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Let $H_1,\cdots, H_n$ be Hopf algebras over the field $\mathbb{Z}_p$, $p$ prime. Then the tensor product $$ \bigotimes_{i=1}^nH_i $$ is still an algebra over $\mathbb{Z}_p$. Is $ \otimes_{i=1}^nH_i $ still a Hopf algebra over $\mathbb{Z}_p$? How to obtain its product, unit, coproduct, augmentation, antipode from the products, units, coproducts, augmentations, antipodes of $H_1,\cdots,H_n$?

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    $\begingroup$ The tensor product of finitely many (I suspect infinitely many, too, but I have not checked) Hopf algebras over a commutative ring is still a Hopf algebra, and its structure maps are obtained as you would you expect: E.g., if $C$ and $D$ are two coalgebras, then $C \otimes D$ becomes a coalgebra with comultiplication $\Delta_{C\otimes D} = \left(\operatorname{id}_C \otimes T \otimes \operatorname{id}_D\right) \circ \left(\Delta_C \otimes \Delta_D\right)$ where $T$ is the twist map $C \otimes D \to D \otimes C$. I'll let you guess the counity. $\endgroup$ – darij grinberg Jul 28 '15 at 13:08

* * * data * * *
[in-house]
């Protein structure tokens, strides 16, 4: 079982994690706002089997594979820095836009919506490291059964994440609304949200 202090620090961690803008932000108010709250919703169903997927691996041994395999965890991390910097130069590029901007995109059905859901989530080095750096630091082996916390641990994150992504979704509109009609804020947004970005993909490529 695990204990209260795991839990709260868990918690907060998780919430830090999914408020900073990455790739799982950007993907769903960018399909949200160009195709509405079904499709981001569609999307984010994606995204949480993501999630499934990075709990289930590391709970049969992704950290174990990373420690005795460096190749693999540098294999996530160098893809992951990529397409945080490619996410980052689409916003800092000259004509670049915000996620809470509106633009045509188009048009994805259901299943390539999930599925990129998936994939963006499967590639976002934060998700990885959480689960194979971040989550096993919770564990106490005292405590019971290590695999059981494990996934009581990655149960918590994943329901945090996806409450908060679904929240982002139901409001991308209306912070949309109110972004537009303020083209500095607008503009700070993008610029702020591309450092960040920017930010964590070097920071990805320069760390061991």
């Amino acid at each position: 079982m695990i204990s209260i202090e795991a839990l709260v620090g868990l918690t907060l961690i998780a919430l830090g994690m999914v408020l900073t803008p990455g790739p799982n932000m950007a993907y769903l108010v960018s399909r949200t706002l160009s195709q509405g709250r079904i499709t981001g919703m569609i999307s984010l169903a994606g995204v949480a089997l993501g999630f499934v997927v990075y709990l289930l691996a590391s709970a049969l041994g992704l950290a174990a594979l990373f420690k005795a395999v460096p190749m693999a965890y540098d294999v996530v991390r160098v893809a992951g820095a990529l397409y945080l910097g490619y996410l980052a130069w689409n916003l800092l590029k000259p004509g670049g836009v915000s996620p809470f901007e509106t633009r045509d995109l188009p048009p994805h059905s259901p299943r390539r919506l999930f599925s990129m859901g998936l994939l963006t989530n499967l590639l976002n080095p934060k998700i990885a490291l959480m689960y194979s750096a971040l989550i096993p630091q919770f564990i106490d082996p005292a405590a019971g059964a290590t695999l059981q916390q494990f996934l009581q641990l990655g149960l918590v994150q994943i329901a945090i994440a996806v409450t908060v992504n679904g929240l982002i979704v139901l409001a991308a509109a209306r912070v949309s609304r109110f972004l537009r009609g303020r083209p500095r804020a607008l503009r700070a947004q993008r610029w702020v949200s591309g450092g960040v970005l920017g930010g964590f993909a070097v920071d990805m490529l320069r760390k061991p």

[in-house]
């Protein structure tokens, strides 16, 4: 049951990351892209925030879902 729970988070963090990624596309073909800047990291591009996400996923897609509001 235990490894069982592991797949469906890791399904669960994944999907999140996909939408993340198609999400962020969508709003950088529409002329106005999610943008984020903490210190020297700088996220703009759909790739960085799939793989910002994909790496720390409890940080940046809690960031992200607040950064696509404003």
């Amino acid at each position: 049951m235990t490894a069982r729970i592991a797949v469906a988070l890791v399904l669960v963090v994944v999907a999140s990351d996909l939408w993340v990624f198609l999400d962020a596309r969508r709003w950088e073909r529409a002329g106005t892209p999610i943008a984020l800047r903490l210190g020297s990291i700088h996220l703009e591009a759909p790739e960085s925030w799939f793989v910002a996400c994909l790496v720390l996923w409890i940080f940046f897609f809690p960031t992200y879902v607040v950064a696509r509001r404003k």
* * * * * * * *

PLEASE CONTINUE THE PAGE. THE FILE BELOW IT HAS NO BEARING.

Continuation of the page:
• $\begingroup$ Dear @darijgrinberg, thanks! could you give some exact references? $\endgroup$ – Shiquan Jul 29 '15 at 3:01
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    $\begingroup$ Most texts on coalgebras define at least the tensor product of two coalgebras. For instance, §1.3 of web.mit.edu/~darij/www/algebra/HopfComb-sols.pdf (though without proof), or §3.0 in Sweedler's "Hopf algebras". Let me know if you want a detailed proof (though I find it rather straightforward). $\endgroup$ – darij grinberg Jul 29 '15 at 3:11
  • $\begingroup$ The link I gave above should be replaced by cip.ifi.lmu.de/~grinberg/algebra/HopfComb-sols.pdf . $\endgroup$ – darij grinberg May 15 at 6:11

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